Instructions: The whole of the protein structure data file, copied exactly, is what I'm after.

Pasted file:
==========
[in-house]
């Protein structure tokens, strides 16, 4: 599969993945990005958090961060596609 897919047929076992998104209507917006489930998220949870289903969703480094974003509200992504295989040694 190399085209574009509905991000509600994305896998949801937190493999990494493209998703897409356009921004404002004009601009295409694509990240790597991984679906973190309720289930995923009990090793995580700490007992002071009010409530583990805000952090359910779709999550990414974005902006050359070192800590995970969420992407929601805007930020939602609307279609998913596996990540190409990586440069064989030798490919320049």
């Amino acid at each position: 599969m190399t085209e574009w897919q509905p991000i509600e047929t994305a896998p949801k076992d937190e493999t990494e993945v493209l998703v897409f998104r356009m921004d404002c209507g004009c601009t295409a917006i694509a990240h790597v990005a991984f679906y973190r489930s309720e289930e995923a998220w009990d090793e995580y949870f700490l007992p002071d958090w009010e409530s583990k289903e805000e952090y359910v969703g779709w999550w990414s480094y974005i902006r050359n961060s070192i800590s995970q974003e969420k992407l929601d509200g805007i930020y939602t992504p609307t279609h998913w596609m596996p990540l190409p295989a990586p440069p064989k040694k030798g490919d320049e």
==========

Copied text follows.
[in-house]
């Protein structure tokens, strides 16, 4: 599969993945990005958090961060596609 897919047929076992998104209507917006489930998220949870289903969703480094974003509200992504295989040694 190399085209574009509905991000509600994305896998949801937190493999990494493209998703897409356009921004404002004009601009295409694509990240790597991984679906973190309720289930995923009990090793995580700490007992002071009010409530583990805000952090359910779709999550990414974005902006050359070192800590995970969420992407929601805007930020939602609307279609998913596996990540190409990586440069064989030798490919320049």
């Amino acid at each position: 599969m190399t085209e574009w897919q509905p991000i509600e047929t994305a896998p949801k076992d937190e493999t990494e993945v493209l998703v897409f998104r356009m921004d404002c209507g004009c601009t295409a917006i694509a990240h790597v990005a991984f679906y973190r489930s309720e289930e995923a998220w009990d090793e995580y949870f700490l007992p002071d958090w009010e409530s583990k289903e805000e952090y359910v969703g779709w999550w990414s480094y974005i902006r050359n961060s070192i800590s995970q974003e969420k992407l929601d509200g805007i930020y939602t992504p609307t279609h998913w596609m596996p990540l190409p295989a990586p440069p064989k040694k030798g490919d320049e």